Sarah: After another song, the kids are dismissed to go to their small group. Each group has one of our volunteers who leads four or five children. During this time, each child is given a sheet to color while the leader goes over review questions from the lesson. After that, prayer requests are taken, and they pray together. The small group lasts about 15 minutes. We congregate at the front for the final 5 minutes to go over any announcements and sing a last song together. The children are then dismissed, and they drop off their name tags, pick up their backpacks, and grab a snack and a verse token from the day’s verse. After the kids are gone, the staff cleans up and discusses the club, including any highlights or things that should be addressed or changed for the next club.

Aubrey: How do you and your team prepare for the lessons?

Karen: During the week prior to club, we make sure we have all of our supplies, snacks, lesson preparations, visuals, and songs ready for the next week. I do the administration work of scheduling who will teach and what songs we will sing and of making sure the small group supplies and snacks are replenished and ready. For the person teaching, preparation varies. We typically will study over the lesson for an hour or two to become familiar with it and the visual and to prepare any additional thoughts.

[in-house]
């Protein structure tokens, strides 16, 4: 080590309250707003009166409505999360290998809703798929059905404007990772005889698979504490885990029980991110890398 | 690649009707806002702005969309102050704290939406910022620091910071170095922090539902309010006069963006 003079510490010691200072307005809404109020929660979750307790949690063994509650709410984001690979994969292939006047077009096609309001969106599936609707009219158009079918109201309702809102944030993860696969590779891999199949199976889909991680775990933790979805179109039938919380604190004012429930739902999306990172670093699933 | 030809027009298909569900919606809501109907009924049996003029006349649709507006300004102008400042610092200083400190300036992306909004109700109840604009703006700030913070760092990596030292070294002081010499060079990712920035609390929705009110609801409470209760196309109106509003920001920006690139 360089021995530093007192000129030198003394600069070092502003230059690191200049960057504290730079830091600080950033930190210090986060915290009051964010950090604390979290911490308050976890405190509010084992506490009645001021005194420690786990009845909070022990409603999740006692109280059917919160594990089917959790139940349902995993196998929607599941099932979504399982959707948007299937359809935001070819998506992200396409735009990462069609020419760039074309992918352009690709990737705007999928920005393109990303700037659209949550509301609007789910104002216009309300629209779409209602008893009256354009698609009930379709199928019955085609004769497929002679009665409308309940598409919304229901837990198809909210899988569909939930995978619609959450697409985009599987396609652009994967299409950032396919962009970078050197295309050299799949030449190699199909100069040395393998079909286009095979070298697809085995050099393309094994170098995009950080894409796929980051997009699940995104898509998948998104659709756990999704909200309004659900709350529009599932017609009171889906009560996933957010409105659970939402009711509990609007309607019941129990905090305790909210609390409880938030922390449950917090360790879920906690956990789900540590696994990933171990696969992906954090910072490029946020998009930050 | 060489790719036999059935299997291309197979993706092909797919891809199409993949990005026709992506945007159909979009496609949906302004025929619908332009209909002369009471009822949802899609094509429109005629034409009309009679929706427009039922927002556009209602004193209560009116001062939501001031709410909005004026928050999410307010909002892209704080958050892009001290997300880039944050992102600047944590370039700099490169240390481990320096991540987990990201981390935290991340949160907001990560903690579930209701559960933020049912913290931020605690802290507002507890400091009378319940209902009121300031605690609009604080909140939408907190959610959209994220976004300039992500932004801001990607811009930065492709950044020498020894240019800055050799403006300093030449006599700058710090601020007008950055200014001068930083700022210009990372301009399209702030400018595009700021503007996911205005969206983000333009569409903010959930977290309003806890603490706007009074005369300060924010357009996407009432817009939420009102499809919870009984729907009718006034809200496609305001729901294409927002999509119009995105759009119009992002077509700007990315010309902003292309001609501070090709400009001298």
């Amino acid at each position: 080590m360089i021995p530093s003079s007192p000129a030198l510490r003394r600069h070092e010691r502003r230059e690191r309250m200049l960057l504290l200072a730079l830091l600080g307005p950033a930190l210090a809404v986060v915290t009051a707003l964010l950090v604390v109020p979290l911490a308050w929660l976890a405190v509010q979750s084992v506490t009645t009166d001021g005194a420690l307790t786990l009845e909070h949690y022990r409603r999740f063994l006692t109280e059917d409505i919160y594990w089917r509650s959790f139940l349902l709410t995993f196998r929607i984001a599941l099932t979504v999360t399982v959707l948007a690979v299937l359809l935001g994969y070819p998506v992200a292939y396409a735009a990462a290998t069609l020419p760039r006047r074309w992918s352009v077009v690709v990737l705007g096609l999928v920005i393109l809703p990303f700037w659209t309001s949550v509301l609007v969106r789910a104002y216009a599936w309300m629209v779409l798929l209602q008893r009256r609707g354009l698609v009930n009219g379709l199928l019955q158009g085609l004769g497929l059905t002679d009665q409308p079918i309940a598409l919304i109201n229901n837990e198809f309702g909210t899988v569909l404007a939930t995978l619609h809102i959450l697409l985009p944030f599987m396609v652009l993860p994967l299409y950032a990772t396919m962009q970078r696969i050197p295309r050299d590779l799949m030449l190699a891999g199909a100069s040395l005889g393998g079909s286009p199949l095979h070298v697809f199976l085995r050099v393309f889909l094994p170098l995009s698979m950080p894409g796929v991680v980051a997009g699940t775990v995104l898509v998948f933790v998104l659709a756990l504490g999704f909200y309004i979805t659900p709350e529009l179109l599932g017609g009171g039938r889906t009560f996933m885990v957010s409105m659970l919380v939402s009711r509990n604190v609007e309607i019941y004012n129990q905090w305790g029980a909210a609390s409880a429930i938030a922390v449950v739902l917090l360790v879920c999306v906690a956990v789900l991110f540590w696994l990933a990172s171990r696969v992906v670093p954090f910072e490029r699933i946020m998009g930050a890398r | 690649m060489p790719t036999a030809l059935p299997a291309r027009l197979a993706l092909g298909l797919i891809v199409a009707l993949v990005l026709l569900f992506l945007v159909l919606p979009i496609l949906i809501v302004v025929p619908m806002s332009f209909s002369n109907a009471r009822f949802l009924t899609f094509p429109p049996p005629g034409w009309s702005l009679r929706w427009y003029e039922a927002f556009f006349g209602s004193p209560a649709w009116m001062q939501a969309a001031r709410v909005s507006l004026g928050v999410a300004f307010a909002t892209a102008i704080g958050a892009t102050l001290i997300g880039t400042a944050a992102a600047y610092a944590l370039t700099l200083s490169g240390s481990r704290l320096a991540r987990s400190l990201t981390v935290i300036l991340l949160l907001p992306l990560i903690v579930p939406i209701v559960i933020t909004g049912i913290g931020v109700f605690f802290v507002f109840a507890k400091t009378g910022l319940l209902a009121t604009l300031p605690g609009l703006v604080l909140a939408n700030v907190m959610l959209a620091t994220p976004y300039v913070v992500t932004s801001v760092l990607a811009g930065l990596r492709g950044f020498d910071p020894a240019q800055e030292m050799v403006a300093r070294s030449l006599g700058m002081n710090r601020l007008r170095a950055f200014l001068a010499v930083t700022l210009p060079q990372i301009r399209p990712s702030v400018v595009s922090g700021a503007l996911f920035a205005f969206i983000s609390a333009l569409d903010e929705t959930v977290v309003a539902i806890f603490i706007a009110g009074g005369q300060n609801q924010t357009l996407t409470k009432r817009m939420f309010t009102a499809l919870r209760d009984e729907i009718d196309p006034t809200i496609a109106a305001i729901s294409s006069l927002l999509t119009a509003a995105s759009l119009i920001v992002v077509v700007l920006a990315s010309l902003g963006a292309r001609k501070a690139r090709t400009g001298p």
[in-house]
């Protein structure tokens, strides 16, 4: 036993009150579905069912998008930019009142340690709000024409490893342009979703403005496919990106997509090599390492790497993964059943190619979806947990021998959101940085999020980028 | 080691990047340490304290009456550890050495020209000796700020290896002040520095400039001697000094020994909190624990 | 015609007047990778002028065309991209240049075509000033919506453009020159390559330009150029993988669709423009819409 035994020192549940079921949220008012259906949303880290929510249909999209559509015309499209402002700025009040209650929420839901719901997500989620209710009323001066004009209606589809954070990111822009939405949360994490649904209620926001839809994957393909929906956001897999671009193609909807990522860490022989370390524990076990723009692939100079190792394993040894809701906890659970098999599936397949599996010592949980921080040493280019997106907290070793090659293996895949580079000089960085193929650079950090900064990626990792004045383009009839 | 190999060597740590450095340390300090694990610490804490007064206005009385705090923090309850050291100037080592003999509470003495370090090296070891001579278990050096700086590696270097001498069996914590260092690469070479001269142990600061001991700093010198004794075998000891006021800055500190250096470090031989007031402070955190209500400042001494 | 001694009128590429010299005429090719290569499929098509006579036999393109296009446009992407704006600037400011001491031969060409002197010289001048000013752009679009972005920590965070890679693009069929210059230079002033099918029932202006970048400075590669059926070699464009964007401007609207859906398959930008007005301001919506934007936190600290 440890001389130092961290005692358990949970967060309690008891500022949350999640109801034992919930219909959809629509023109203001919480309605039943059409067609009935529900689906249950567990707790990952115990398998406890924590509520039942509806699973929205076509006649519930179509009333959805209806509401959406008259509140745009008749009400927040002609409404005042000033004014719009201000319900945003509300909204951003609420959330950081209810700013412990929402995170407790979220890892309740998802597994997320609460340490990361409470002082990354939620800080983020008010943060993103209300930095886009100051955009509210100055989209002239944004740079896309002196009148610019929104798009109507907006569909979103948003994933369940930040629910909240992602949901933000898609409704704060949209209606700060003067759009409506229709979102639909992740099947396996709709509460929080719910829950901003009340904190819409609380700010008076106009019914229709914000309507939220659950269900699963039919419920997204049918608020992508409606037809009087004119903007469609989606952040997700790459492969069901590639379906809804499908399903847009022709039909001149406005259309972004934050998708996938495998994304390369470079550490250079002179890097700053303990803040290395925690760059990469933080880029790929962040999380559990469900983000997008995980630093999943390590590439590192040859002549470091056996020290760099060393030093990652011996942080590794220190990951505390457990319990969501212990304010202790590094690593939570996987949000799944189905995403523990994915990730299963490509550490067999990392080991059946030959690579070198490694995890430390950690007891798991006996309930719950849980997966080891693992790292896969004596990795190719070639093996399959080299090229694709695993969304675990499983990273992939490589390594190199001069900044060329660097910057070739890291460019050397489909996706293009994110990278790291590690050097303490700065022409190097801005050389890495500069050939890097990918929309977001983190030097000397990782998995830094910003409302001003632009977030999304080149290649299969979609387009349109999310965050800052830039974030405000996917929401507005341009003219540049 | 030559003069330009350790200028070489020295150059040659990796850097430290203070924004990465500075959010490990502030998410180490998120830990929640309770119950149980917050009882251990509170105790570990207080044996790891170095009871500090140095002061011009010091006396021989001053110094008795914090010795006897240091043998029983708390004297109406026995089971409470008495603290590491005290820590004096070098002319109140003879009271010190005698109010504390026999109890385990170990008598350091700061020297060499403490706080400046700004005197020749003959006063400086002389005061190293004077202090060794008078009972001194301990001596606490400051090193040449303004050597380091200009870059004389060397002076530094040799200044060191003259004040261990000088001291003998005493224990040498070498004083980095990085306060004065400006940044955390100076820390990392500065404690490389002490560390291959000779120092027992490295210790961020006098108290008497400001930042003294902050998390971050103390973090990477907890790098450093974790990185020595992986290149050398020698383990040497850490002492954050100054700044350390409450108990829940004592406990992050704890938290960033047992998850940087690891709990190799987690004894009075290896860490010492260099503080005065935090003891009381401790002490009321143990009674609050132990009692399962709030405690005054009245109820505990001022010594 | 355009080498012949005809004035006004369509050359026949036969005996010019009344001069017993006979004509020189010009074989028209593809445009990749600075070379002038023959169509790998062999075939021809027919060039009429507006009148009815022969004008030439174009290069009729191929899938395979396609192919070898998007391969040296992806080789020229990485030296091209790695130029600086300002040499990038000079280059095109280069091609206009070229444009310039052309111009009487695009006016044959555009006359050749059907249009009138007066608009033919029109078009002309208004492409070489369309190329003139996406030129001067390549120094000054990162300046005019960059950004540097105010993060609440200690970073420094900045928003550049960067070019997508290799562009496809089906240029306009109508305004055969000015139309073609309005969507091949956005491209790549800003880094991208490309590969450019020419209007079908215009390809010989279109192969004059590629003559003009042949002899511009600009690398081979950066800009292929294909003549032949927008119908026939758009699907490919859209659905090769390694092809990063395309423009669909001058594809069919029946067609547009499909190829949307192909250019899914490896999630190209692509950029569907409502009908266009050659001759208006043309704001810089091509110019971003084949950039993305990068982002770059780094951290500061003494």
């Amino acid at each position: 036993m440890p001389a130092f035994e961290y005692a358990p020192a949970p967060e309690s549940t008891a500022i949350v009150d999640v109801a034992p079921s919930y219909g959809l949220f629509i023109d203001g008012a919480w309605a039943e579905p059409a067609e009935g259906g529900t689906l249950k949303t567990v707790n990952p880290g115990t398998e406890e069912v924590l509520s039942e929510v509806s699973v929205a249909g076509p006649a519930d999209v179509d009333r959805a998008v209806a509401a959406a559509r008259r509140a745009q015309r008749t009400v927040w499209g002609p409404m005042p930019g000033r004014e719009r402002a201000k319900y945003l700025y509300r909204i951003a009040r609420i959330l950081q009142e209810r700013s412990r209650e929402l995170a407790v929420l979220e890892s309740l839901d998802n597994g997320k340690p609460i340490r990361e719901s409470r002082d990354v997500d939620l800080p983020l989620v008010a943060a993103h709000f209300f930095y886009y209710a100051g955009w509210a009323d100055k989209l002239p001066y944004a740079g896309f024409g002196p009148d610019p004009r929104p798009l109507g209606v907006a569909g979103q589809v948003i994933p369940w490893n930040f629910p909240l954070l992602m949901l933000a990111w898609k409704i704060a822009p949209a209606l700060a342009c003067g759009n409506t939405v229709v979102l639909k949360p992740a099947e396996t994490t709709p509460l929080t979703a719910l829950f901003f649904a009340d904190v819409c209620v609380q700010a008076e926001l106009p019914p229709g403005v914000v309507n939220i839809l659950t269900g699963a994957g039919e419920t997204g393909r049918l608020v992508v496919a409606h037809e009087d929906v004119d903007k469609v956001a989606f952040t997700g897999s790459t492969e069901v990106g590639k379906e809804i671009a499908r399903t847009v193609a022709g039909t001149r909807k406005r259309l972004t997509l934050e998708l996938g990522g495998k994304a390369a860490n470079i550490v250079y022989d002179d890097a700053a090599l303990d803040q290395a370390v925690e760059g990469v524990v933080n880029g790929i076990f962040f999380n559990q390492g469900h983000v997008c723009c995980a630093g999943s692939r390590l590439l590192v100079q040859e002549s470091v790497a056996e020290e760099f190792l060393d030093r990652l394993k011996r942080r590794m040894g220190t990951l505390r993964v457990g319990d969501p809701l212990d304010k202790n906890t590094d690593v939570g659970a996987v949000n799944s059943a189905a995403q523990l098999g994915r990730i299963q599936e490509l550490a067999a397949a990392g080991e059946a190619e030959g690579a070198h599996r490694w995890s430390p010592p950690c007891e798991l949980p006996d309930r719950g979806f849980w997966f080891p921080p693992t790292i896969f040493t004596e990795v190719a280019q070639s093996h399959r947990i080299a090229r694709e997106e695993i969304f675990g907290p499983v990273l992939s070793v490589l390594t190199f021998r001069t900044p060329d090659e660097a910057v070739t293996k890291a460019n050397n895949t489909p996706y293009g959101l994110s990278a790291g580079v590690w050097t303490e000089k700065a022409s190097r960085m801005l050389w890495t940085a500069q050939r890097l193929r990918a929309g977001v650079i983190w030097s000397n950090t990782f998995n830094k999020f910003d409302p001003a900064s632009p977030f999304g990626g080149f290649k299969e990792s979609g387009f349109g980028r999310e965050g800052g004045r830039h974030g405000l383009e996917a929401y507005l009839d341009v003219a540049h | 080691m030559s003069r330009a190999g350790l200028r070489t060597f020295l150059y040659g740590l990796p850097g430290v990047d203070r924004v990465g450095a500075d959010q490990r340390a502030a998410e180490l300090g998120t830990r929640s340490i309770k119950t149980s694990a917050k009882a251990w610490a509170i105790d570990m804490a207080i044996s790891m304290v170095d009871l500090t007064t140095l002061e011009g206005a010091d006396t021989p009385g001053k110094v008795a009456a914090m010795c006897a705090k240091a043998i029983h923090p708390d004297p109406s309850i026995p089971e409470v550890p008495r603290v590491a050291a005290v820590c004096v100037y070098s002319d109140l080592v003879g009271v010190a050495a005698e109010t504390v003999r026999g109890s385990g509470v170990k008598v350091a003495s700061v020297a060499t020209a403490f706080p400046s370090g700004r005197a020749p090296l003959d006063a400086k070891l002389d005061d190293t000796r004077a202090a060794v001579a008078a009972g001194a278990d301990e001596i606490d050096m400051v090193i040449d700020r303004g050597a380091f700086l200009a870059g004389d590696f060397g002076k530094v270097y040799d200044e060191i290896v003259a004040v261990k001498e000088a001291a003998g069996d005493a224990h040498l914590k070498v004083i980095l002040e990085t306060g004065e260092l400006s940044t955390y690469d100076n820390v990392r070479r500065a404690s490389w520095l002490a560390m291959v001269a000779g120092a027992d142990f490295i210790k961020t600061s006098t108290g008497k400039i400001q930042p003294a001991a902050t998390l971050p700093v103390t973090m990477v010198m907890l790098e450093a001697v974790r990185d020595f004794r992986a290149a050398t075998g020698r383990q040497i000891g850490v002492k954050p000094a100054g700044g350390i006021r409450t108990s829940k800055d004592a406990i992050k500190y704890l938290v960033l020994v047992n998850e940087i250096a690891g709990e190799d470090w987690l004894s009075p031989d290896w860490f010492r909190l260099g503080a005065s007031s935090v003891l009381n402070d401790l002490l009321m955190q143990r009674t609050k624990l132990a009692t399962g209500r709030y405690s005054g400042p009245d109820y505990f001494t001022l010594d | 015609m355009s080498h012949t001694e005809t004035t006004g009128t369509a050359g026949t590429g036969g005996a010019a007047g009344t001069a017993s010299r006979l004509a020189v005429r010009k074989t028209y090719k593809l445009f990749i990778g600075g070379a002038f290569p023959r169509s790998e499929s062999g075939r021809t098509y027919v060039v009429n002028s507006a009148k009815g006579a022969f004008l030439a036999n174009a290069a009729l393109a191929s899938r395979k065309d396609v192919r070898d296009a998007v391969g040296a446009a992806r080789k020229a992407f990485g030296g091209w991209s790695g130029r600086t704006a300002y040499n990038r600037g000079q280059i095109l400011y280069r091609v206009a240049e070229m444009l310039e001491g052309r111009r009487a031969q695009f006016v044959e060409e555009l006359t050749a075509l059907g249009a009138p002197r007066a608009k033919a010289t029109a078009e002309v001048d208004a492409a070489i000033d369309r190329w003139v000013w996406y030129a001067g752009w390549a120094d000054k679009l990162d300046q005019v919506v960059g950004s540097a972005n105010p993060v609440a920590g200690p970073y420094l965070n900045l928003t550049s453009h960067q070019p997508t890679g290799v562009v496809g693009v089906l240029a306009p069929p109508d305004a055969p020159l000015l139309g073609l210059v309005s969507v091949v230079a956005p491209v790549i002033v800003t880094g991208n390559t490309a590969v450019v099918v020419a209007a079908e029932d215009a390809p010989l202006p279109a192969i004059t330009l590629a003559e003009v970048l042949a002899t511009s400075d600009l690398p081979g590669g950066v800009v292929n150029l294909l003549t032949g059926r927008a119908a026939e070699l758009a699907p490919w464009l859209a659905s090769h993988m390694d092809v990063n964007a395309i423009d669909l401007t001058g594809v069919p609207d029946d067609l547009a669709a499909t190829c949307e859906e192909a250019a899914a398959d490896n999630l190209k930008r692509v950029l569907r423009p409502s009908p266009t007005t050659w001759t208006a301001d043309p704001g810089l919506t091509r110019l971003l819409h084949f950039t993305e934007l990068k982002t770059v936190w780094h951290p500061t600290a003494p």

Aubrey: Are you involved with the children in other ways besides the Good News Club?

Karen: This past summer, we invited the children to a five-day Bible club that we held at our home. We send the children encouragements and Bible verses in the mail throughout the semesters and the summer. We also have Bibles available for those who do not have a Bible. At Christmas and at the end of the year, we give them gifts, which include a devotional book or DVD that will encourage them in the Lord.

Sarah: We have also had some good opportunities to talk with parents as they pick up their children. This has been a good time to thank the parents for having their child be part of our club and to encourage them by sharing how their child has been a blessing to our club. We have been able to encourage and pray for them after learning of hard family situations.

Aubrey: What are some highlights from time you’ve spent with the kids?

Sarah: We always love singing together and recently have brought a guitar to add to our worship times. The kids get so excited and love to sing along and learn new songs. The times of prayer are always sweet where they learn to pray and talk to God. During the verse review game, the kids always get excited, and it is a good time to let them get their wiggles out by adding big actions and fun voices to the verse. I usually end up doing a one-on-one with any child who has been challenging during club, which can sometimes be difficult but usually proves to be a time when the child can ask questions about God’s Word and things he or she has been struggling with. These one-on-one times have been very beneficial and fruitful.